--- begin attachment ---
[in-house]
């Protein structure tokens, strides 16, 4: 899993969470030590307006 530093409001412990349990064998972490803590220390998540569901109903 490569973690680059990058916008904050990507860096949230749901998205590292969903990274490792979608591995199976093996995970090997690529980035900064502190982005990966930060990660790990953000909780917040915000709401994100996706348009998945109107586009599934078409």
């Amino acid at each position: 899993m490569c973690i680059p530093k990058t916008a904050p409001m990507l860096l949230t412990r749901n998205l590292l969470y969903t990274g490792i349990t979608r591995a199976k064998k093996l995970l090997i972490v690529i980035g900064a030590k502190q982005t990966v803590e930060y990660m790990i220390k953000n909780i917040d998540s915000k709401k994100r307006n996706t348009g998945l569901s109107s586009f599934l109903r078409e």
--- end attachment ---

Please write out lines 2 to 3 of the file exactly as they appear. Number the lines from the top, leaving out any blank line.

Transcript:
């Protein structure tokens, strides 16, 4: 899993969470030590307006 530093409001412990349990064998972490803590220390998540569901109903 490569973690680059990058916008904050990507860096949230749901998205590292969903990274490792979608591995199976093996995970090997690529980035900064502190982005990966930060990660790990953000909780917040915000709401994100996706348009998945109107586009599934078409």
């Amino acid at each position: 899993m490569c973690i680059p530093k990058t916008a904050p409001m990507l860096l949230t412990r749901n998205l590292l969470y969903t990274g490792i349990t979608r591995a199976k064998k093996l995970l090997i972490v690529i980035g900064a030590k502190q982005t990966v803590e930060y990660m790990i220390k953000n909780i917040d998540s915000k709401k994100r307006n996706t348009g998945l569901s109107s586009f599934l109903r078409e």